Stressed home workers struggling with mental health


Stressed home workers
Stressed home workers are struggling to switch off during  COVID-19 lockdown and it’s impacting their mental health, according to the findings of a new study by cloud communications platform provider, 8×8.  

Almost half (42%) feel more stressed and overwhelmed than when in the office, blaming too many apps, a blurring of the lines between work and home life and difficulty unplugging.

The research, which surveyed 1,000 people working full-time from home since the pandemic hit, raises concerns about the mental state of the workforce as the country enters month three of enforced WFH. It also highlights the continuing need for employers to ensure staff at risk of burnout are properly supported.

  • Majority using personal devices (67%) and personal communication apps (55%) for work
  • 42% stressed and overwhelmed, citing too many tools, home-work blur and ‘always on’ day
  • Kindness in isolation – many colleagues more caring towards one another in lockdown
  • 55% think employers will offer more flexible working when COVID-19 threat subsides

Blurred lines

A blurring of the lines between personal and professional life (40%) and an inability to unplug from the ‘always on’ virtual working day (38%) were among the most commonly cited reasons for increased anxiety levels among the UK’s home workers, while over a third (36%) believe they are using too many different tools for workplace communication.

The difficulty separating work from home is being driven by a majority using personal devices (67%) and personal communication apps (55%) for work purposes, so it’s no surprise almost a fifth (18%) claim they are putting in longer hours since the move to home working.

Says Morgan Watts, Head of IT at 8×8:

“In the rush to equip teams for remote work, businesses may be guilty of overwhelming their employees with too many different new tools, or failing to clearly outline what is and is not approved for use.”

 “Businesses can help clear digital desktops by minimising the number of platforms employees are expected to use to collaborate and discourage personal communication apps for work purposes.”

 “This clear line of separation will make it easier to shut down and encourage a healthier work-life balance at a time when it’s needed most.”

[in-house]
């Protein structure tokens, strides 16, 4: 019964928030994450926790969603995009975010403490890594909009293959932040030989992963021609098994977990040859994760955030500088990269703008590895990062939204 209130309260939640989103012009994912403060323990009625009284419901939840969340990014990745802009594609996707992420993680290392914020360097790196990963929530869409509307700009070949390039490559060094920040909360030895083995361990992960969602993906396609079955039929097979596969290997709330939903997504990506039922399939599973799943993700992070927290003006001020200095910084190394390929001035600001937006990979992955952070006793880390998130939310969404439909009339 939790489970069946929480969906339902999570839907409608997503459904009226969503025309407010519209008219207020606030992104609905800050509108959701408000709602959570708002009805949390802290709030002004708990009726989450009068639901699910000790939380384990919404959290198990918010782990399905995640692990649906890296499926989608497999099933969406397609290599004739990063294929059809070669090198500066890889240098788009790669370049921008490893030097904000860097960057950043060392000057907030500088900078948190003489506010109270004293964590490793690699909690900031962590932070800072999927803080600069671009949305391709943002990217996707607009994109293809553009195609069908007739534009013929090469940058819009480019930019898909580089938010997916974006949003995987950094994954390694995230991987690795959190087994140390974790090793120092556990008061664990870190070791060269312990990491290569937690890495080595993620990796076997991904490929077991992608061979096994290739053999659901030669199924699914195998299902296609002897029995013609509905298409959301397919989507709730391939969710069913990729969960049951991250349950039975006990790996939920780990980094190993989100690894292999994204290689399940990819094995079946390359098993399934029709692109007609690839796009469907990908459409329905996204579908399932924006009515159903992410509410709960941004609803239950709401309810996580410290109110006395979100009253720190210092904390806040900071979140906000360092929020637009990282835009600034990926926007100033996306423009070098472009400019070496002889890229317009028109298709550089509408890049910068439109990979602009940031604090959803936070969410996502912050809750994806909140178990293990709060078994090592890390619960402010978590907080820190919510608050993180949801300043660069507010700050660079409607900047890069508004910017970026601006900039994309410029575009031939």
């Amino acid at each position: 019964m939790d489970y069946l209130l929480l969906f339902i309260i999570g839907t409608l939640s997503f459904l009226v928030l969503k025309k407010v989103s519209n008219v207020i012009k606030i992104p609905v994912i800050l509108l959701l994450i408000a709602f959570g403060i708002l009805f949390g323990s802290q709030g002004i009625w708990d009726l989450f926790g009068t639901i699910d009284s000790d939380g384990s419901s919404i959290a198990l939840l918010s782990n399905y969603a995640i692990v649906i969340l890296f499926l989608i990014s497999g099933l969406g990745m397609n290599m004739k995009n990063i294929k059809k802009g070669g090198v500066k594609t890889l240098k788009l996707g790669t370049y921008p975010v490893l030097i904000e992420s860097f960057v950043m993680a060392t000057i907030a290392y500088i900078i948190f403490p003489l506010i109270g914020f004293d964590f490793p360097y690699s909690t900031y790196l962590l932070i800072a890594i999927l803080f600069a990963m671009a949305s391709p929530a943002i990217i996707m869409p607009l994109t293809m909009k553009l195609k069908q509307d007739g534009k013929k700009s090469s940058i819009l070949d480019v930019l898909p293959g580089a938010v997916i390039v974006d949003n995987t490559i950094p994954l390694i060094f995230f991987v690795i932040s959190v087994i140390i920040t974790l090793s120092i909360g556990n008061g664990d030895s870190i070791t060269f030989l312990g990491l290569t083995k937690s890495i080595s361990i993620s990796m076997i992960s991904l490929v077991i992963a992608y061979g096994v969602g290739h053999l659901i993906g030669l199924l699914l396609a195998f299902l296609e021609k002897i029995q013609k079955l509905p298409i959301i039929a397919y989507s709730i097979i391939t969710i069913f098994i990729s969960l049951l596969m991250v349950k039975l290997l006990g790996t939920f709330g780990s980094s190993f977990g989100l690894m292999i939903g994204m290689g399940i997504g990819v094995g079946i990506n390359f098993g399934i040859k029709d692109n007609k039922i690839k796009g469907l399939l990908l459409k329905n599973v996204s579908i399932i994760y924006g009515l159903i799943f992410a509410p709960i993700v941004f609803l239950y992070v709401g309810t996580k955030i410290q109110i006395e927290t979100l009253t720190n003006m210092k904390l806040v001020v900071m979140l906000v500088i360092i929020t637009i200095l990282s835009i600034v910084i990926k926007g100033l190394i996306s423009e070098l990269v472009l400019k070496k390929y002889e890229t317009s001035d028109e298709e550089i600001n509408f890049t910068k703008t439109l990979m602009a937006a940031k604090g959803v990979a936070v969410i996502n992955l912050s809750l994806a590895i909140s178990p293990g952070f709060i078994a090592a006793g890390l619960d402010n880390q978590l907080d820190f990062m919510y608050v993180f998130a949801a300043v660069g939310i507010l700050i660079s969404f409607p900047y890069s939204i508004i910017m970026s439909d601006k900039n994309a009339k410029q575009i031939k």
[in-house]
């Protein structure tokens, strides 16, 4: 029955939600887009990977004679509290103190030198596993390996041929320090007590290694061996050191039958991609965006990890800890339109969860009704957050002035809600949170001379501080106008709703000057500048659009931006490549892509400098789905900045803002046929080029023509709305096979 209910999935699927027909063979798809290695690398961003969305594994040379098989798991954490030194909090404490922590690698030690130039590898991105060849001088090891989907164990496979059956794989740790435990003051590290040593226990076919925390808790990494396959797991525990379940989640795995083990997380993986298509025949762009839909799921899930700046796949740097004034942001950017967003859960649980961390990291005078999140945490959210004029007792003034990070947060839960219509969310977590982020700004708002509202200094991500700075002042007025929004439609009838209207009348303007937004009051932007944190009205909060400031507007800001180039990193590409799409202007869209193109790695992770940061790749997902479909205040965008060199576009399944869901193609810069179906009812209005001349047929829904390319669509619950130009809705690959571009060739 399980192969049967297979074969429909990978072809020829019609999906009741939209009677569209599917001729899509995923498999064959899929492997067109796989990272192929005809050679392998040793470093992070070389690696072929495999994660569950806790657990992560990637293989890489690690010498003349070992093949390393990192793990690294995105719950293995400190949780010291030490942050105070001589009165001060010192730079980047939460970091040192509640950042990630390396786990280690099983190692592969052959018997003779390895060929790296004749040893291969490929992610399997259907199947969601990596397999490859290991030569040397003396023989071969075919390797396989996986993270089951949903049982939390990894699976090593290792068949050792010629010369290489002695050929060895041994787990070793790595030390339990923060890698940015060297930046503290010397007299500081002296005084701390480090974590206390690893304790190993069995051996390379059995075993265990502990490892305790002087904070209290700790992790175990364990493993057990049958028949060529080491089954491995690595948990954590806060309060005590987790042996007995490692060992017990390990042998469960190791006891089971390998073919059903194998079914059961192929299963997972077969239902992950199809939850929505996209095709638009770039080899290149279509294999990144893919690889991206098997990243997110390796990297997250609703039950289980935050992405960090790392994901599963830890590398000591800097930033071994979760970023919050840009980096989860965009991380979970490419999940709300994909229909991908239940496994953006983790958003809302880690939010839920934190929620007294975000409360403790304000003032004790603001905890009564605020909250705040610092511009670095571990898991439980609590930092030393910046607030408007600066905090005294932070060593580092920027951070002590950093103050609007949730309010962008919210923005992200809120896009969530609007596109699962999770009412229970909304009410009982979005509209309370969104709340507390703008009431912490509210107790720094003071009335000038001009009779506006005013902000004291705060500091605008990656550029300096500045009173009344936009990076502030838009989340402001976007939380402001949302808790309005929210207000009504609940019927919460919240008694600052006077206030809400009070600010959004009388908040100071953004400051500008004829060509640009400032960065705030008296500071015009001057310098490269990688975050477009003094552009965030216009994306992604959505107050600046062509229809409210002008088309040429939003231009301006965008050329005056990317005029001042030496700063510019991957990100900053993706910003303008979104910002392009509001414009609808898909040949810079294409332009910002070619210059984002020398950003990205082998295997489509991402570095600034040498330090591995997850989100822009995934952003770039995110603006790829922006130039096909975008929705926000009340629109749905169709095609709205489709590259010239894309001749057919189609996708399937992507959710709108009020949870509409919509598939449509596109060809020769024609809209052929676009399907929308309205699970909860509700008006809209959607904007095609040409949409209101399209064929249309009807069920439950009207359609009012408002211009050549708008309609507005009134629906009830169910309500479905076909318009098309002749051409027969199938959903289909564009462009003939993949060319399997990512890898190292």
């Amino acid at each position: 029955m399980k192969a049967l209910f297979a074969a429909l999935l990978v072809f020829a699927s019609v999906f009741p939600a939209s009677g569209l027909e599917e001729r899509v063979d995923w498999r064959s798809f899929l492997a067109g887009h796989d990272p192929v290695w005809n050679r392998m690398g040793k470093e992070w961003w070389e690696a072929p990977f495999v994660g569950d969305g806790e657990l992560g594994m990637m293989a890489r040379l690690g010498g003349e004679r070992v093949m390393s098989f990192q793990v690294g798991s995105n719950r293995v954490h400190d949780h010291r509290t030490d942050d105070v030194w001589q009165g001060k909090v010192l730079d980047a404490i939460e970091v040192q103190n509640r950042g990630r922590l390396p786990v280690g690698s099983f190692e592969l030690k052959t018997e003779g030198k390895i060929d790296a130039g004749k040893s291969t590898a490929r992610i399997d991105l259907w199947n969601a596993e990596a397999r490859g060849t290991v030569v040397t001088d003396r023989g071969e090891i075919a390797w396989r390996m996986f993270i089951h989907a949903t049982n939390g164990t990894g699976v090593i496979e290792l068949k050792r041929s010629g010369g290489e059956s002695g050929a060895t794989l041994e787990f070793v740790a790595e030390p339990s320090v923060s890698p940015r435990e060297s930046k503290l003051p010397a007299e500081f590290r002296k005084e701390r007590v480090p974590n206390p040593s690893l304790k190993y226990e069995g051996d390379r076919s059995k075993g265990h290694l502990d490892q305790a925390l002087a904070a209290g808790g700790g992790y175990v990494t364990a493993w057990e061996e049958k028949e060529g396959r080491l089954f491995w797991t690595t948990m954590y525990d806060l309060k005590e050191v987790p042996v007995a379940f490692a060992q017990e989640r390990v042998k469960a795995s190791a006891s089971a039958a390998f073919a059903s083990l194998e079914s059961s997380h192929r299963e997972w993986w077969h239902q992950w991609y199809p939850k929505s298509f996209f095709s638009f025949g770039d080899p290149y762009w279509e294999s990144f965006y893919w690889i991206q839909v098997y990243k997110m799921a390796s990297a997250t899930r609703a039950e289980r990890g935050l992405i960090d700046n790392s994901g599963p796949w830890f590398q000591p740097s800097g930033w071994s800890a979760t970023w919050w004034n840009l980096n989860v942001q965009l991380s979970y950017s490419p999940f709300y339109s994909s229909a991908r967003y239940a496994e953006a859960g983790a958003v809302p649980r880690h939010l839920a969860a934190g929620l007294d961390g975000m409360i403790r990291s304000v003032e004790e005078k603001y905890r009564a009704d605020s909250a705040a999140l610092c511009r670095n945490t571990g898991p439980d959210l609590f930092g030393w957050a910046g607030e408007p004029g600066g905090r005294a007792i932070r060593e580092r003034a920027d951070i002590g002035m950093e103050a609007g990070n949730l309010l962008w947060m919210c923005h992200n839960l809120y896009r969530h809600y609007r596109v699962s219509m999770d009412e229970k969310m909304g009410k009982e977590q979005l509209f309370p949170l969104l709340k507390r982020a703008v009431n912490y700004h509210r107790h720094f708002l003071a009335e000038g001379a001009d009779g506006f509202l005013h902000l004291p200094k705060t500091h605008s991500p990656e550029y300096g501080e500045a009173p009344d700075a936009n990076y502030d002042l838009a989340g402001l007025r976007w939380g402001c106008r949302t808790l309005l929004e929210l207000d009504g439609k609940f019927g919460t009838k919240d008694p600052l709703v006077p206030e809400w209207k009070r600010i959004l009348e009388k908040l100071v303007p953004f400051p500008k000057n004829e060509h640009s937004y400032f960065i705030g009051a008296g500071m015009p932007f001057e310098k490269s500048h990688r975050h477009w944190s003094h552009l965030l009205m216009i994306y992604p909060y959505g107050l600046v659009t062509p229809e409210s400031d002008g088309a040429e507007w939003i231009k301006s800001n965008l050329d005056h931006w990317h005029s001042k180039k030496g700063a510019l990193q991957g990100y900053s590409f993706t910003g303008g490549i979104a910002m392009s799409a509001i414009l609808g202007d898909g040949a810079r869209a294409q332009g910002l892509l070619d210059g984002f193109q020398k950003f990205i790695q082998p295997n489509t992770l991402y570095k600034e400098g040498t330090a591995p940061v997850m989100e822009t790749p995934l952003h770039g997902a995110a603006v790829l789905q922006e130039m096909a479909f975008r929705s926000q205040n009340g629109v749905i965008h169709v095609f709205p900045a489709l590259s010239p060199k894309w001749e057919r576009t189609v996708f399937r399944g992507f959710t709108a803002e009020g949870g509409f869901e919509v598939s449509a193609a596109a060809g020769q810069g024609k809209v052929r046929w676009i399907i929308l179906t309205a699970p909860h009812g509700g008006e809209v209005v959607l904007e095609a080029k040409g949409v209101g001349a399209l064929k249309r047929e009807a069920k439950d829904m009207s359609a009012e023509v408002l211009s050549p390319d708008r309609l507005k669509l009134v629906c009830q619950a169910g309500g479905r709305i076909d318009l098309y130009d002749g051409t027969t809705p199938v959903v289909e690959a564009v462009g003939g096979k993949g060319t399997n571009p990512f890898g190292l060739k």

Digital tool overload and the cyber threat

 A majority (62%) of those surveyed say they are now using more digital apps and tools in their jobs. 42% use between 6-15 different apps and platforms during their working day, while a small minority use between 16-20 (2%) or even more (1%).

This digital tool overload can increase the threat of cyberattack, according to Morgan Watts, Head of IT at 8×8:

“Working from home introduces cybersecurity gaps but ensuring a streamlined system of less, strictly approved tools will mitigate risk by shrinking the potential attack area. With no end in sight for home working, businesses should now be considering long-term solutions that not only keep their staff productive, but also secure.”  

Kindness in isolation

With ‘kindness’ as the theme for Mental Health Awareness Week this week, it is fitting that many employees have responded to lockdown by taking a more caring approach with their colleagues: 

  • 31% say co-workers are taking more time to check-in on how they are feeling 
  • 25% say co-workers are more likely to offer to help to one another 
  • 24% say we have talked more as a company about mental health and well-being 

And even though teams are physically apart, the usage of remote working tools like video meetings has made many feel closer together – a fifth (20%) say they now know their co-workers better on a personal level.

A flexible future

The findings point to a more flexible future of work post-corona as attitudes shift.

Over half (55%) believe their employer will offer more flexible working after COVID-19, and 7% think they will even go a step further and introduce full-time remote working.

While the majority (58%) of respondents either never or rarely worked from home before the pandemic, there now seems a growing desire to change the status quo with 74% indicating they want more flexibility:

  • 31% say they would like to work remotely once or twice a month
  • 17% once a week
  • 10% more than once a week
  • 16% all the time

This is no surprise, considering 40% say working from home in the last couple of months has positively changed their perception of how productive they can be.

Chris Price

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